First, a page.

Candidates for school board discuss system’s current state
Published 11:10 pm Monday, April 30, 2018
Three candidates for the district seven seat on the Troup County School Board discussed education Monday night during a forum at Del’avant Event Center.
Maiya Dowell, Tanya Katina Jones-Cameron and Elijah Kresses were asked about the overall state of the school system, early childhood education, bridging the gap between students of varying socioeconomic backgrounds and after-school programs as part of eight questions. Each candidate was given two minutes to answer each question. Each candidate was asked to grade the school system with a letter grade, ranging from A to F. Kresses and Dowell gave the Troup County School System a B-minus, while Jones-Cameron graded it as a C. Each candidate was asked how they’d improve that score.
Jones-Cameron said they key is more access to textbooks, especially at home.
“It’s a challenge to try to teach your children once they leave the school. Math for instance, we don’t have the textbooks as a guide. It’s impossible for parents to try to help their child with their homework,” Jones-Cameron said. “We are lost as parents.”
As part of his answer, Kresses said the school system needs to curb teacher turnover and said that exit interviews should become common practice, so administrators never truly know why teachers are leaving.
“We don’t have a way for teachers to anonymously and confidentially make suggestions so in order to make their voices heard, they open themselves up to retaliation,” Kresses said. “To solve a problem, you have to know what’s causing it, and we aren’t doing that.”
Dowell the school system and its staff as a whole need support to be successful. She discussed nonprofits that can help children with their school work.
“I feel if we support those groups, then Troup County School System will be able to connect with those nonprofits and make sure we boost that grade up because a B-minus is not going to attract employees when a business is [considering looking] in LaGrange, West Point or Hogansville,” Dowell said. “A B-minus is not going to attract them to move here.”
Here are other topics discussed Monday:
The candidates were asked if the schools have adequate technology in the classrooms. Kresses said it’s important to remember that some technologies have downsides as well, like making it more difficult for parents to help students do their homework.
“I don’t think every classroom has adequate technology,” Kresses said. “All schools don’t have equal resources, and that’s something that needs to be addressed … I think when we have technology moving into the classroom we have to make sure we integrate well with what we already have because if you have technology moving into the classrooms and students going to paperless books, it’s more difficult for parents to look at that and help them.”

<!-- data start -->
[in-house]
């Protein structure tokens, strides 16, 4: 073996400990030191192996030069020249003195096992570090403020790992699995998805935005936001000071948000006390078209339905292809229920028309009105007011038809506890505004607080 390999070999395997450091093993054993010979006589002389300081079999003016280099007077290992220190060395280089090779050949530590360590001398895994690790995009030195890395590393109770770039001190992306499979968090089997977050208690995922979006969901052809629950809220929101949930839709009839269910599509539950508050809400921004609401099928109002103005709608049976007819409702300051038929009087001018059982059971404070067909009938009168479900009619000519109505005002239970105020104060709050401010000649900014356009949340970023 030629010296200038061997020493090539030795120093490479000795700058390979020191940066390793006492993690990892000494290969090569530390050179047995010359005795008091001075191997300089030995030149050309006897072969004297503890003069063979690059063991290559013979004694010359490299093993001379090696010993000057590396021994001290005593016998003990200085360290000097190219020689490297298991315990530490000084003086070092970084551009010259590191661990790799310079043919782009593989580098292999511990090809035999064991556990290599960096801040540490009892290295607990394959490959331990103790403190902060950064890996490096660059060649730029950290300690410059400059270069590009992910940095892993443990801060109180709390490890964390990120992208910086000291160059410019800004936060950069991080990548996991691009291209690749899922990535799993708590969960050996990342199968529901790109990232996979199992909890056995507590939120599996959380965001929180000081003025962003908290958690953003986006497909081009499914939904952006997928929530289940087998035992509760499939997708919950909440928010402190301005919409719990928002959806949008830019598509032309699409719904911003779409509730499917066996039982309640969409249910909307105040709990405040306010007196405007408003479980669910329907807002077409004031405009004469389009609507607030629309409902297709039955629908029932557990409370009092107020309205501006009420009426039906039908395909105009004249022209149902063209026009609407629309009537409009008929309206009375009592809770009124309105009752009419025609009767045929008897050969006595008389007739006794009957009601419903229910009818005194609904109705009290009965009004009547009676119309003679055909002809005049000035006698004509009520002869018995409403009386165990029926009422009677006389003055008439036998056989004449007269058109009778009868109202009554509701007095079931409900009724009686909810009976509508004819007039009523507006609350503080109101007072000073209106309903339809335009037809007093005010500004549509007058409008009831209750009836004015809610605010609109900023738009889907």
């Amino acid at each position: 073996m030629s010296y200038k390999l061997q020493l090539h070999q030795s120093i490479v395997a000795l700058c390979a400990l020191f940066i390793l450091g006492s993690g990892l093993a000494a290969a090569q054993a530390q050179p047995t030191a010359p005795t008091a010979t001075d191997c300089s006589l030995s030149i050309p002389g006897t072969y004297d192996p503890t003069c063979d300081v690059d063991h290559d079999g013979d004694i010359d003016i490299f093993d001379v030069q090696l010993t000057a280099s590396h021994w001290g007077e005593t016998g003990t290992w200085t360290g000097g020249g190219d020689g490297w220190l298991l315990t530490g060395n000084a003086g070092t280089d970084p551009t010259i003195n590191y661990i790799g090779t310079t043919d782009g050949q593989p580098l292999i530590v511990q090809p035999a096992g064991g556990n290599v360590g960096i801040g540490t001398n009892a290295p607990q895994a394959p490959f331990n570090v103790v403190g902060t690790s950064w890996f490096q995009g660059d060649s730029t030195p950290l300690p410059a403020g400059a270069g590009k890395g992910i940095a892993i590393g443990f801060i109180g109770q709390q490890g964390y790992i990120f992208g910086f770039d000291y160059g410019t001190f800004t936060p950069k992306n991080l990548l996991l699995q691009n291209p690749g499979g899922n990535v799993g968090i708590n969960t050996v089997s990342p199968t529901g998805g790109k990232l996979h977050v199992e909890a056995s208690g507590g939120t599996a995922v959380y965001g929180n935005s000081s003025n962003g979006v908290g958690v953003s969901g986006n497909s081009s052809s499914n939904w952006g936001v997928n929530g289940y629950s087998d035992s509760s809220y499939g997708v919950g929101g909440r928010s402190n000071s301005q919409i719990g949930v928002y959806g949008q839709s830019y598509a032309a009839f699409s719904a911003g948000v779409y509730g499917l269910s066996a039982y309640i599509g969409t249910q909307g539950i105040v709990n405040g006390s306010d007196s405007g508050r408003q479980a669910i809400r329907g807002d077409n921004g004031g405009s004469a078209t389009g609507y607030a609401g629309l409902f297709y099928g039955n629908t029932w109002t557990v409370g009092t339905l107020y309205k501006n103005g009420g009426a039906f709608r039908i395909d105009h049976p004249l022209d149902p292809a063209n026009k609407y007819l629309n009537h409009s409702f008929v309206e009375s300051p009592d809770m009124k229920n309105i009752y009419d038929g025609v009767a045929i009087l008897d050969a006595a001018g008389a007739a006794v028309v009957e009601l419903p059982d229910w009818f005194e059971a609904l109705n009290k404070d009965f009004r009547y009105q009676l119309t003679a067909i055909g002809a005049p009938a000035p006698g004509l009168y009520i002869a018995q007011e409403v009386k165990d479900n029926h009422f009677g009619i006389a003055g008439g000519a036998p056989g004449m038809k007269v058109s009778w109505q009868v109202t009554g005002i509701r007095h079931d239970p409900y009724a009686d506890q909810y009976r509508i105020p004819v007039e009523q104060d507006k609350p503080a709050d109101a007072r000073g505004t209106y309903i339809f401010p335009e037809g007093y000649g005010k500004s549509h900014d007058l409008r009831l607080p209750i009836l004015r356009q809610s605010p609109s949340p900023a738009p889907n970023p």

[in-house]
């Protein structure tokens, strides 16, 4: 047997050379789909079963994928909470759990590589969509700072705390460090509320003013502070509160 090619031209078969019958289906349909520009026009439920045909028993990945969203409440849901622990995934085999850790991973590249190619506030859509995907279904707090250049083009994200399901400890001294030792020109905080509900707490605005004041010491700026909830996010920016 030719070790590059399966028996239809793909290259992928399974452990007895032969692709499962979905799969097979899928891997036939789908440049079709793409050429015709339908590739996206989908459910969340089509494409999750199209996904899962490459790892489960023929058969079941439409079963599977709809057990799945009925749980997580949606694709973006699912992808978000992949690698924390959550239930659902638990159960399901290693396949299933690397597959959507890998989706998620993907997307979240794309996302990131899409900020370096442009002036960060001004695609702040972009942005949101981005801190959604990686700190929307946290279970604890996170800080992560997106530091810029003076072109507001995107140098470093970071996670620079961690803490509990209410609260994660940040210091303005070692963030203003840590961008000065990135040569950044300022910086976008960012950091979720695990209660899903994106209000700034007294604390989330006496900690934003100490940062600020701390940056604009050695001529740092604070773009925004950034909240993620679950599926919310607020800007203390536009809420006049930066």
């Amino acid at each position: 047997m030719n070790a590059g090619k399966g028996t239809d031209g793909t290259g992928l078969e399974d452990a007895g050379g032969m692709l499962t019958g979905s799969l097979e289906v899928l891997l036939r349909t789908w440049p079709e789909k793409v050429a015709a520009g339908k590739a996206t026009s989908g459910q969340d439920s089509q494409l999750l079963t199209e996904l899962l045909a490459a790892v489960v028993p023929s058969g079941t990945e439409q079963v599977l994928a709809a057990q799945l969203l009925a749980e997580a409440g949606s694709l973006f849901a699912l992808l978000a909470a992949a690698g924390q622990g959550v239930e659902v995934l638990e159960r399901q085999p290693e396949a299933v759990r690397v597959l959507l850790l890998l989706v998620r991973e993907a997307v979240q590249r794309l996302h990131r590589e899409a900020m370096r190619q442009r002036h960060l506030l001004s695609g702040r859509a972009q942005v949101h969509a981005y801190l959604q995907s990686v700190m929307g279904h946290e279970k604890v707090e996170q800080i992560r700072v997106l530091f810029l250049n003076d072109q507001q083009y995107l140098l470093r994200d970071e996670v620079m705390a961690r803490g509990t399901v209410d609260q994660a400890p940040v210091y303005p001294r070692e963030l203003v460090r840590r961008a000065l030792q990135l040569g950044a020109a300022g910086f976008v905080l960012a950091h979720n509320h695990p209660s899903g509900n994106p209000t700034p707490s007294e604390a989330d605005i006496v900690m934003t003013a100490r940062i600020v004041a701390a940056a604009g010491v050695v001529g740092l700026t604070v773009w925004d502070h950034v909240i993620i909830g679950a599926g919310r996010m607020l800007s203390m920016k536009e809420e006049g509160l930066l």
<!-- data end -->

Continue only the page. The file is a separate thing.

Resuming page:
Dowell talked about THINC Academy and its impact on helping children learn about new technology, and introducing satellite centers at the high schools.
“We put a lot of money into the athletic centers, football fields, football equipment, basketball equipment. We need to start putting the money into something actually viable,” Dowell said. “An athlete is not a student. It’s a student athlete first.”
Jones-Cameron said she believes there is adequate technology in the classroom but that when a child leaves the school, they might not have internet access at home.
“Every child is not fortunate to have internet service at their home so they’re lost,” Jones-Cameron said. “The classroom is fine but when they leave that building what do they have to refer back to?”
The candidates were asked about a recent national survey, which showed that 62 percent of employers believe public high schools aren’t doing enough to prepare students for postsecondary education or the workforce.
Dowell said the key is teaching soft skills and social skills.
“They no longer communicate. They text,” Dowell said.
“We have children that are unable to sit in an interview process and understand you may need a tie or a shirt that covers up your entire chest or a skirt that covers your knees. These are not covered in the classroom. We need to introduce life skills.”
Jones-Cameron agreed that children need to understand what it’s going to take to get the job they want. She said dressing for the job is a large part of that.
“It’s impossible to get a job nowadays with the dress I see our young men and our girls wear,” she said. “Common sense goes a long way, but I don’t think an employer is going to hire someone dressed in that fashion.”
Kresses agreed, but also noted that children should be taught how to save money, how insurance works and how to file taxes.
“Preparing students for life after graduation is important, and I’ve already mentioned making sure we help them going through the college education process, help them apply for fee waivers, help them deal with financial aid paperwork,” Kresses said. “A lot of parents don’t know how to do that, and they [students and parents] shouldn’t have to pay someone.”